Predictive modelling of leopard predation using contextual Global Positioning System cluster analysis
Article first published online: 3 JUL 2012
© 2012 The Authors. Journal of Zoology © 2012 The Zoological Society of London
Journal of Zoology
Volume 288, Issue 3, pages 222–230, November 2012
How to Cite
Pitman, R. T., Swanepoel, L. H., Ramsay, P. M. (2012), Predictive modelling of leopard predation using contextual Global Positioning System cluster analysis. Journal of Zoology, 288: 222–230. doi: 10.1111/j.1469-7998.2012.00945.x
- Issue published online: 18 OCT 2012
- Article first published online: 3 JUL 2012
- Manuscript Accepted: 30 MAY 2012
- Manuscript Revised: 14 MAY 2012
- Manuscript Received: 23 NOV 2011
- Wilson Foundation and the Centre for Wildlife Management
- NRF. Grant Number: 74819
- GPS tracking;
- survey methods;
- kill site
Apex predators are essential for the viability of healthy ecosystems. By studying carnivoran feeding ecology, we can obtain a better understanding of the ecological limits, resilience and predator–prey dynamics that govern these populations. However, monitoring elusive predators – like the leopard Panthera pardus – is often fraught with logistical and financial constraints, particularly in inaccessible terrain.
In this study, we identified clusters of Global Positioning System (GPS) points from four GPS-collared leopards and investigated them in the field for potential kills. Environmental data from cluster sites were gathered alongside spatial and temporal data collected via GPS cluster analysis to develop statistical models capable of predicting the occurrence of leopard predatory events.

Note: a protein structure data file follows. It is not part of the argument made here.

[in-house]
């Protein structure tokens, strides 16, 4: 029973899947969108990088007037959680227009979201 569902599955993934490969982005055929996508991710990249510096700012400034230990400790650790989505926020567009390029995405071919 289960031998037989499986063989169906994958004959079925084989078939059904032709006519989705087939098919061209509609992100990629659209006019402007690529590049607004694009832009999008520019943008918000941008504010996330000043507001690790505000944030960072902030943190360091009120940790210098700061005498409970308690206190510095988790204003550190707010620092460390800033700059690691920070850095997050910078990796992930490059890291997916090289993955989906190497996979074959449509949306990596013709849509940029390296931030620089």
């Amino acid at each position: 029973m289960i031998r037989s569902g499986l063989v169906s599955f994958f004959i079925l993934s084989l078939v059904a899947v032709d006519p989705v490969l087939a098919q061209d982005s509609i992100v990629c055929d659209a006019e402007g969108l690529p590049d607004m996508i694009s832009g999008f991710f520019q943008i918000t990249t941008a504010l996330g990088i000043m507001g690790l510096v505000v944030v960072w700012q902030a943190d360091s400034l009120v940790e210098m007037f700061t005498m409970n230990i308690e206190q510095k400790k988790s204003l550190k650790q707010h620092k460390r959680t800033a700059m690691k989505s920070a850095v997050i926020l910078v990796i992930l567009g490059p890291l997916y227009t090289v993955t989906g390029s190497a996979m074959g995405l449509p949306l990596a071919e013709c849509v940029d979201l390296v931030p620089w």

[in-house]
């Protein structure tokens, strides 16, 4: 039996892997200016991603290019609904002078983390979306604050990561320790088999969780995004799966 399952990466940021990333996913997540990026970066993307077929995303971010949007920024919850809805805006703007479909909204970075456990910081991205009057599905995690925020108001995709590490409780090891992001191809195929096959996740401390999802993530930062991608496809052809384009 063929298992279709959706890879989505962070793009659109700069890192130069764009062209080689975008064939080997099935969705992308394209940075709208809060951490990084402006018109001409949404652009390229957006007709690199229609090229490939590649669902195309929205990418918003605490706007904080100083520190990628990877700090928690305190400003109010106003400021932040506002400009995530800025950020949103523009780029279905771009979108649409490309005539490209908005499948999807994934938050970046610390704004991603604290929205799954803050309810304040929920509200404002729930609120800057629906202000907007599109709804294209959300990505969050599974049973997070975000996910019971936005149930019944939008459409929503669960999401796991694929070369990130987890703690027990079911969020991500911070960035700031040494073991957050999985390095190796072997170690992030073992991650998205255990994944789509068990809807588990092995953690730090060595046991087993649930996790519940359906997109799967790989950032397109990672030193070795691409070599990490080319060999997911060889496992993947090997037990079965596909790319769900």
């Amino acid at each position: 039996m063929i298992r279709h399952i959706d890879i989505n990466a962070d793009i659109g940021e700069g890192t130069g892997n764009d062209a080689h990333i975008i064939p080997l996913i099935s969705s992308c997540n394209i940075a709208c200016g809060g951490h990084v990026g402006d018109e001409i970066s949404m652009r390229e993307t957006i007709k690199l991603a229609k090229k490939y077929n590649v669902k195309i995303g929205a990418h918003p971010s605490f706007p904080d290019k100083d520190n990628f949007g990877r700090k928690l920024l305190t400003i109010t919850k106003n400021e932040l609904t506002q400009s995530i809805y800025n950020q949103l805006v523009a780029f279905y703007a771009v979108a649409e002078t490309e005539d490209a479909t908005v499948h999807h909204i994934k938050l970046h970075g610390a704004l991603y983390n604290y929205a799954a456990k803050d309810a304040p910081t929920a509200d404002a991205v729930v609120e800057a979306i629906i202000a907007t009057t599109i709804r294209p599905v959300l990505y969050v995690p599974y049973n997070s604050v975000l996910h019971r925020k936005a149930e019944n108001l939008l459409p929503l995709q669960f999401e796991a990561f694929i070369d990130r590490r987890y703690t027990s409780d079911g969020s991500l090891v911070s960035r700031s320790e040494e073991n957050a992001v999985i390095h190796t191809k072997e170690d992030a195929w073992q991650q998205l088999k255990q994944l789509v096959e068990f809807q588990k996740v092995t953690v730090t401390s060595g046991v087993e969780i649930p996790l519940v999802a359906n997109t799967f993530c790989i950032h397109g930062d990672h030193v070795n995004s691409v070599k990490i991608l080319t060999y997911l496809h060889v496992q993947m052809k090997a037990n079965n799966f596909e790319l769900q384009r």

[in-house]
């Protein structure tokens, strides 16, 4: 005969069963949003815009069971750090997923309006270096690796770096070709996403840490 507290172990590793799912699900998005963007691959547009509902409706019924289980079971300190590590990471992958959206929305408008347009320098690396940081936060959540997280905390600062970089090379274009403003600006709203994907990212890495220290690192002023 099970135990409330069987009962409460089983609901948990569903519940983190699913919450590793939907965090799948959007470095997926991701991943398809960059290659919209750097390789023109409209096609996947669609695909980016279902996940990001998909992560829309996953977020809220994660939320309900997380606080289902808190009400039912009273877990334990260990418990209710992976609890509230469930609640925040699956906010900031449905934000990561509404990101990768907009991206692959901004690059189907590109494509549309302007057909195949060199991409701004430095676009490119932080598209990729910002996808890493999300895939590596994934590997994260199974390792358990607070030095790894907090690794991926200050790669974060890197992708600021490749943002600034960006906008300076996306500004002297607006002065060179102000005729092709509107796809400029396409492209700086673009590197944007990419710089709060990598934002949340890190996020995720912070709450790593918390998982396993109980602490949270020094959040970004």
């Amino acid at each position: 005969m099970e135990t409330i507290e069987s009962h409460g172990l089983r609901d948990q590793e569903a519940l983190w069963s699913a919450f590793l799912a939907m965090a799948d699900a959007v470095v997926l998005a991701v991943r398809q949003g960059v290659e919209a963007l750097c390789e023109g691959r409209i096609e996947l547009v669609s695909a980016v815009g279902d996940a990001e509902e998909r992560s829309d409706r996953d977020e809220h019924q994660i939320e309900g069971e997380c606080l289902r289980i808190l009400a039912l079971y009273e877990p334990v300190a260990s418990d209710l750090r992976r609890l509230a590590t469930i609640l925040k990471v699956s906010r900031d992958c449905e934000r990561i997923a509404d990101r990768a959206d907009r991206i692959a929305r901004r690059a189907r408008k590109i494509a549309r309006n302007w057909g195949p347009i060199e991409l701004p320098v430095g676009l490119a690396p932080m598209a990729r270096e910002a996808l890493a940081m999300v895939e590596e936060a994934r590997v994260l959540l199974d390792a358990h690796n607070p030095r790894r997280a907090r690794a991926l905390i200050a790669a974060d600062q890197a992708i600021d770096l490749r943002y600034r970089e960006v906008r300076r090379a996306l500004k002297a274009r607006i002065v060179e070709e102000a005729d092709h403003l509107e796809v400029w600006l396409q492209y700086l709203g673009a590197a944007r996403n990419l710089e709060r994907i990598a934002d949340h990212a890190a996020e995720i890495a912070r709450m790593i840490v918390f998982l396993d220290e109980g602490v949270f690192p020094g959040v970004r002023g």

Our results demonstrate that leopard predation can be accurately modelled either by using a combination of field data (i.e. collected at cluster sites) and remote data (i.e. obtained via GPS analysis), or simply remote data alone. Kills were more likely to be present at clusters where leopards exhibited longer handling times, at sites with dense vegetation cover, when leopards were more active 12 h before the cluster than 12 h after, where more tree refugia were present, in areas of higher elevation, at sites containing low levels of shrub cover, and when clusters began during diurnal or crepuscular hours.
By using this modelling approach, comprehensive predation studies are not only efficient and cost-effective but also logistically feasible across a range of different habitats and may even be applied to other carnivorans. It provides a detailed analytical means of studying broader aspects of carnivoran feeding ecology, such as predation habits, carrying capacity, ecological hunting requirements and species interactions, which are important aspects of carnivoran management.